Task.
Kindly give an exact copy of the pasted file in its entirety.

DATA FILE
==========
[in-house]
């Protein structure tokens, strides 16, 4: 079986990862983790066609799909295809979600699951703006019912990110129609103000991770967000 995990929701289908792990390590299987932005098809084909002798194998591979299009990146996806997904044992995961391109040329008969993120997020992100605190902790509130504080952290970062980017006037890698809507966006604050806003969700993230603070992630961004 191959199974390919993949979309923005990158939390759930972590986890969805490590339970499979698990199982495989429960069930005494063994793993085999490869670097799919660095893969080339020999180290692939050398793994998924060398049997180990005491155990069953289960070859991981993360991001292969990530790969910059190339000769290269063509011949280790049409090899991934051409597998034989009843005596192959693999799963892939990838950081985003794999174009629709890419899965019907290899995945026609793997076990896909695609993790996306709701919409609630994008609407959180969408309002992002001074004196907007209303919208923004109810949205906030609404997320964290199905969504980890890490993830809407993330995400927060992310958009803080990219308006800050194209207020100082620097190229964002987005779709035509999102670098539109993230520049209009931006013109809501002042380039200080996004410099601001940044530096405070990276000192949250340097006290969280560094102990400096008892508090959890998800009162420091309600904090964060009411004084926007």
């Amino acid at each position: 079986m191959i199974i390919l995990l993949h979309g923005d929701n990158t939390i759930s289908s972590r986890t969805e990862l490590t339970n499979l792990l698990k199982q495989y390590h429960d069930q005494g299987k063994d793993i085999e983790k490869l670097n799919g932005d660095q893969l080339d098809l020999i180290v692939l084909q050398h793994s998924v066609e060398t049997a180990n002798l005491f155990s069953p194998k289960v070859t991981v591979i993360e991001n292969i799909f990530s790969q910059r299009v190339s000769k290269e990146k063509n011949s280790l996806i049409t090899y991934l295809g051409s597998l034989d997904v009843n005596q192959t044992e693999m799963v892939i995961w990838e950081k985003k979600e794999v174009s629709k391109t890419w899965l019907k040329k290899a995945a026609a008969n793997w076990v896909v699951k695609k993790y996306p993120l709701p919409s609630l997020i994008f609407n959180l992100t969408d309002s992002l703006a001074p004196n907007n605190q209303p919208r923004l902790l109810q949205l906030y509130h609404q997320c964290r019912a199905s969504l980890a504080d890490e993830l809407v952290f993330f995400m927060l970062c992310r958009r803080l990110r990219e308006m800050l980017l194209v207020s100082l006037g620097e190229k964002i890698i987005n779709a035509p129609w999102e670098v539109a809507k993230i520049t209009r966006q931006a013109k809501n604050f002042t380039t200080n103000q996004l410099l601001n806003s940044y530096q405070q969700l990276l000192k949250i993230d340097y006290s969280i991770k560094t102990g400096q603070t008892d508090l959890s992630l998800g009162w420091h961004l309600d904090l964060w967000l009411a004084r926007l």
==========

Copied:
[in-house]
């Protein structure tokens, strides 16, 4: 079986990862983790066609799909295809979600699951703006019912990110129609103000991770967000 995990929701289908792990390590299987932005098809084909002798194998591979299009990146996806997904044992995961391109040329008969993120997020992100605190902790509130504080952290970062980017006037890698809507966006604050806003969700993230603070992630961004 191959199974390919993949979309923005990158939390759930972590986890969805490590339970499979698990199982495989429960069930005494063994793993085999490869670097799919660095893969080339020999180290692939050398793994998924060398049997180990005491155990069953289960070859991981993360991001292969990530790969910059190339000769290269063509011949280790049409090899991934051409597998034989009843005596192959693999799963892939990838950081985003794999174009629709890419899965019907290899995945026609793997076990896909695609993790996306709701919409609630994008609407959180969408309002992002001074004196907007209303919208923004109810949205906030609404997320964290199905969504980890890490993830809407993330995400927060992310958009803080990219308006800050194209207020100082620097190229964002987005779709035509999102670098539109993230520049209009931006013109809501002042380039200080996004410099601001940044530096405070990276000192949250340097006290969280560094102990400096008892508090959890998800009162420091309600904090964060009411004084926007």
């Amino acid at each position: 079986m191959i199974i390919l995990l993949h979309g923005d929701n990158t939390i759930s289908s972590r986890t969805e990862l490590t339970n499979l792990l698990k199982q495989y390590h429960d069930q005494g299987k063994d793993i085999e983790k490869l670097n799919g932005d660095q893969l080339d098809l020999i180290v692939l084909q050398h793994s998924v066609e060398t049997a180990n002798l005491f155990s069953p194998k289960v070859t991981v591979i993360e991001n292969i799909f990530s790969q910059r299009v190339s000769k290269e990146k063509n011949s280790l996806i049409t090899y991934l295809g051409s597998l034989d997904v009843n005596q192959t044992e693999m799963v892939i995961w990838e950081k985003k979600e794999v174009s629709k391109t890419w899965l019907k040329k290899a995945a026609a008969n793997w076990v896909v699951k695609k993790y996306p993120l709701p919409s609630l997020i994008f609407n959180l992100t969408d309002s992002l703006a001074p004196n907007n605190q209303p919208r923004l902790l109810q949205l906030y509130h609404q997320c964290r019912a199905s969504l980890a504080d890490e993830l809407v952290f993330f995400m927060l970062c992310r958009r803080l990110r990219e308006m800050l980017l194209v207020s100082l006037g620097e190229k964002i890698i987005n779709a035509p129609w999102e670098v539109a809507k993230i520049t209009r966006q931006a013109k809501n604050f002042t380039t200080n103000q996004l410099l601001n806003s940044y530096q405070q969700l990276l000192k949250i993230d340097y006290s969280i991770k560094t102990g400096q603070t008892d508090l959890s992630l998800g009162w420091h961004l309600d904090l964060w967000l009411a004084r926007l």